You win some; you lose some. And that’s a common trait in the music world; bands come and go. Luckily, we’ve seen the return of massive outfits such as Faith No More, Refused, At The Drive-In, Emperor and most recently, Guns N Roses (minus Steven Adler and Izzy Stradlin). And, we have some groups that have been on hiatus for some years and others that will never return, like Pantera and The Ramones. Not to mention, we’ve been having some them closing the lid for good in 2016 such as Black Sabbath, Motion City Soundtrack, The Butterfly Effect and The Dillinger Escape Plan.
We’re taking a look at some of the ones that need to make a comeback for at least a one more worldwide reunion tour.
Written by Callum Doig
It has already been nineteen years since Acid Bath ever took action in the scene with their influential sludge/grindcore crossover sound.
Having a fair collection of demos and two full-length records, their time together was an ephemeral six years. But, considering the length it’s been since they ever did a show, we can’t guarantee that the members would ever consider a reunion tour.
Some of our international readers may or may not have been aware of one of Australia’s greatest bands – Alchemist. Fronted and founded by Adam Agius, this prog prodigy of Agius was seen as one of the most recognised groups from the country alongside Destroyer 666, Hobbs Angel of Death and a lot more. There hasn’t been anything going on with Alchemist since 2010, so it’s safe to say that if they were to return to the stage again, Australia’s underground metal community sure as hell would make their return feel extremely welcomed.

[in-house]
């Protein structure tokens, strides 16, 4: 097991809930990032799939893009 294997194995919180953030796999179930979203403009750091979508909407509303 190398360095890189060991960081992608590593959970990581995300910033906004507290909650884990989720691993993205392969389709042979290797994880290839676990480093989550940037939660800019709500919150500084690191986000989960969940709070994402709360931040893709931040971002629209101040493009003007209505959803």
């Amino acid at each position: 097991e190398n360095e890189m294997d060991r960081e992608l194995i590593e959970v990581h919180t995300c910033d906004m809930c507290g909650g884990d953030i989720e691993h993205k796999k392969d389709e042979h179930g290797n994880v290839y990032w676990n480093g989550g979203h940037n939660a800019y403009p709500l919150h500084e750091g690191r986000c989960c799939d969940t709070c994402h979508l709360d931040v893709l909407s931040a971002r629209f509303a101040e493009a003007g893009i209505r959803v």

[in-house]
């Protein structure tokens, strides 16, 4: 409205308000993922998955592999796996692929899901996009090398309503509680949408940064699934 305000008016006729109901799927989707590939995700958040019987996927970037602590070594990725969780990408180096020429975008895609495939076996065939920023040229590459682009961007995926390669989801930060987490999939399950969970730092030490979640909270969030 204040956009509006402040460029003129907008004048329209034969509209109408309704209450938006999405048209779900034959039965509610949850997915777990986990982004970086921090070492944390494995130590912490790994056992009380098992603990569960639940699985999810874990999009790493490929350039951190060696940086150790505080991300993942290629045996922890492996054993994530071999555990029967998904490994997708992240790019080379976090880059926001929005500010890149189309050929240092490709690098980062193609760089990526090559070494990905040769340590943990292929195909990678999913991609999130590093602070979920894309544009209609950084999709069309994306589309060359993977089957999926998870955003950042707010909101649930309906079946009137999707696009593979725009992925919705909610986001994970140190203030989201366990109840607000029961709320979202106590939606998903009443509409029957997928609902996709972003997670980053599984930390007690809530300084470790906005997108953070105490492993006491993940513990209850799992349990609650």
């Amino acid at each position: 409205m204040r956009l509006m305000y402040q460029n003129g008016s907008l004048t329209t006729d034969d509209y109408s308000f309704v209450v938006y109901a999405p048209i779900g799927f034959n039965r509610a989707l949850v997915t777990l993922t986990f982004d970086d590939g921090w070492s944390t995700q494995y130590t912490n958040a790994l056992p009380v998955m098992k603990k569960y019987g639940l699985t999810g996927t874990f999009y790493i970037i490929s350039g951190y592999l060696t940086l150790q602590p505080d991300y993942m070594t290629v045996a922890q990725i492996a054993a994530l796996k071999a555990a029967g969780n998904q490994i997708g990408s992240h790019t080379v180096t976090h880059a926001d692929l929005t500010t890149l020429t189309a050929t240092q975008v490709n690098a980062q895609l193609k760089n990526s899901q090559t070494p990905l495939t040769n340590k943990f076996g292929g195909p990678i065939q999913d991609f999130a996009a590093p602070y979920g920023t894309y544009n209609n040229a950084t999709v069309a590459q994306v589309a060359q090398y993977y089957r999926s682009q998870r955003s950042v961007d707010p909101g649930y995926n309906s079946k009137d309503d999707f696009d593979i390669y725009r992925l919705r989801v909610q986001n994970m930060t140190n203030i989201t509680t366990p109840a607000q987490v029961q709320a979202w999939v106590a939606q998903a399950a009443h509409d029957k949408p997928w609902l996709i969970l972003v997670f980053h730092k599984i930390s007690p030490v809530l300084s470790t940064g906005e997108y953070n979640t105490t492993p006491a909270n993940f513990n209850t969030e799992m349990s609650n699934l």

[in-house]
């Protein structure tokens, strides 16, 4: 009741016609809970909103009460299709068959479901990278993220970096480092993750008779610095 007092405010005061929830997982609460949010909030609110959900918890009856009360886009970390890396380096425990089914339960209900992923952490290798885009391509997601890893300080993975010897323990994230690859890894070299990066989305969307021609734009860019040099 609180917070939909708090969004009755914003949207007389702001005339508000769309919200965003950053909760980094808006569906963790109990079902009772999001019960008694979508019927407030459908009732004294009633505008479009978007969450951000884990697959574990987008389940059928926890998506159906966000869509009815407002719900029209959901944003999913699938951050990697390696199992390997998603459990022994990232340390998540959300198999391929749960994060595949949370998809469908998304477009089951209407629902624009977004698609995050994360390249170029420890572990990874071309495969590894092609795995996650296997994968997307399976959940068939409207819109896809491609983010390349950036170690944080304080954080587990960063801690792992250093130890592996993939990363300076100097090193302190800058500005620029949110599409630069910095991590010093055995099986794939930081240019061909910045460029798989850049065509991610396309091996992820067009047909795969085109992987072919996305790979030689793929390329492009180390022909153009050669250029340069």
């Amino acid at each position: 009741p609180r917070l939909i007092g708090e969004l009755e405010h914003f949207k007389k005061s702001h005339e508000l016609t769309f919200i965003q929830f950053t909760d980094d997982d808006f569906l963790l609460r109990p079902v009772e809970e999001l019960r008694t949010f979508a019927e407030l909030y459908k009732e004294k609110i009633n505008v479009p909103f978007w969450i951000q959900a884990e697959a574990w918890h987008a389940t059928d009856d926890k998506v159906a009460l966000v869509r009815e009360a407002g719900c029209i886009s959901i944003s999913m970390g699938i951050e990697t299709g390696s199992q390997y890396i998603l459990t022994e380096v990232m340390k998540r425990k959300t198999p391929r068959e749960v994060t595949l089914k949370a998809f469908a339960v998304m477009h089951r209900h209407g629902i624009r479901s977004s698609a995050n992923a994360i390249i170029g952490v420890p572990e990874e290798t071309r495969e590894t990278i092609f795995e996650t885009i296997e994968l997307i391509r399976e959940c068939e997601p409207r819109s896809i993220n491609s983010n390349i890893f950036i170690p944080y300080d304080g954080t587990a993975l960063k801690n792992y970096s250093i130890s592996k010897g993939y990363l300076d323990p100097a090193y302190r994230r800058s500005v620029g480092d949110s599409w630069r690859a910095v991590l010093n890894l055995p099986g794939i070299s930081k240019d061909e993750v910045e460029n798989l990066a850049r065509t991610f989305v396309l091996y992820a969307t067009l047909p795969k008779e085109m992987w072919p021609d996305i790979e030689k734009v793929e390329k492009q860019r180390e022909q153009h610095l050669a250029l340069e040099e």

Sure, we may have had Rage Against the Machine revive a few years before the 2010’s began to pop up. But around that same time, Audioslave announced their breakup. While frontman Chris Cornell has been having his focus on Soundgarden and his solo shows, he’s expressed interest in rejuvenating Audioslave in the future. Fingers crossed for that one, kids!
Before it was The Dillinger Escape Plan’s turn to face-fuck everyone with that heavy frenzy of mathcore, and when Converge were hitting up the scene at the time, Botch forced their way through like a stampede of rhinos. They injected a massive dose of unique sound that influenced bands such as Every Time I Die, Between the Buried and Me, The Used and Norma Jean.
While most of the members have their eyes set on their other projects such as Russian Circles, Minus the Bear and four other groups, they haven’t discussed the chances of Botch coming back anytime soon. However, should that move be taken, goddamn, will everyone lose their minds or what?